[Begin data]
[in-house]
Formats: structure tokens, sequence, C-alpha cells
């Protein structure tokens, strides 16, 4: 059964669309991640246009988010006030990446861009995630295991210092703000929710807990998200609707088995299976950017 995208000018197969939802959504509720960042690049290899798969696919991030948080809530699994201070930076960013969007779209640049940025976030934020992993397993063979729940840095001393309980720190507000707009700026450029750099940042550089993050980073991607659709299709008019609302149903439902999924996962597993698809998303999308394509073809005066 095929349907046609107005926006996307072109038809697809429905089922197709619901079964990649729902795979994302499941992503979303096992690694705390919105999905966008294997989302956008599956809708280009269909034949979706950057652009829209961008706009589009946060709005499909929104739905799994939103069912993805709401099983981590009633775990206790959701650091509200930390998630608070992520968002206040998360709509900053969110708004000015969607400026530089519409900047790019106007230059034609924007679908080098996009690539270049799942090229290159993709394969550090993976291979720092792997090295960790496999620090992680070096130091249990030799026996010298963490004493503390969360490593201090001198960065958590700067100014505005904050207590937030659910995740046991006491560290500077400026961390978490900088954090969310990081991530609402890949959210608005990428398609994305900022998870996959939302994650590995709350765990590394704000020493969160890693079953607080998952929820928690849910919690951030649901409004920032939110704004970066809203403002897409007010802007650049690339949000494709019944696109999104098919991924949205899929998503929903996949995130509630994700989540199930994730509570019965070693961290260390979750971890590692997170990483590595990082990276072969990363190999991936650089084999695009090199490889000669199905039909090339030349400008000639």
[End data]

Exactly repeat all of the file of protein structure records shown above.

[in-house]
Formats: structure tokens, sequence, C-alpha cells
């Protein structure tokens, strides 16, 4: 059964669309991640246009988010006030990446861009995630295991210092703000929710807990998200609707088995299976950017 995208000018197969939802959504509720960042690049290899798969696919991030948080809530699994201070930076960013969007779209640049940025976030934020992993397993063979729940840095001393309980720190507000707009700026450029750099940042550089993050980073991607659709299709008019609302149903439902999924996962597993698809998303999308394509073809005066 095929349907046609107005926006996307072109038809697809429905089922197709619901079964990649729902795979994302499941992503979303096992690694705390919105999905966008294997989302956008599956809708280009269909034949979706950057652009829209961008706009589009946060709005499909929104739905799994939103069912993805709401099983981590009633775990206790959701650091509200930390998630608070992520968002206040998360709509900053969110708004000015969607400026530089519409900047790019106007230059034609924007679908080098996009690539270049799942090229290159993709394969550090993976291979720092792997090295960790496999620090992680070096130091249990030799026996010298963490004493503390969360490593201090001198960065958590700067100014505005904050207590937030659910995740046991006491560290500077400026961390978490900088954090969310990081991530609402890949959210608005990428398609994305900022998870996959939302994650590995709350765990590394704000020493969160890693079953607080998952929820928690849910919690951030649901409004920032939110704004970066809203403002897409007010802007650049690339949000494709019944696109999104098919991924949205899929998503929903996949995130509630994700989540199930994730509570019965070693961290260390979750971890590692997170990483590595990082990276072969990363190999991936650089084999695009090199490889000669199905039909090339030349400008000639």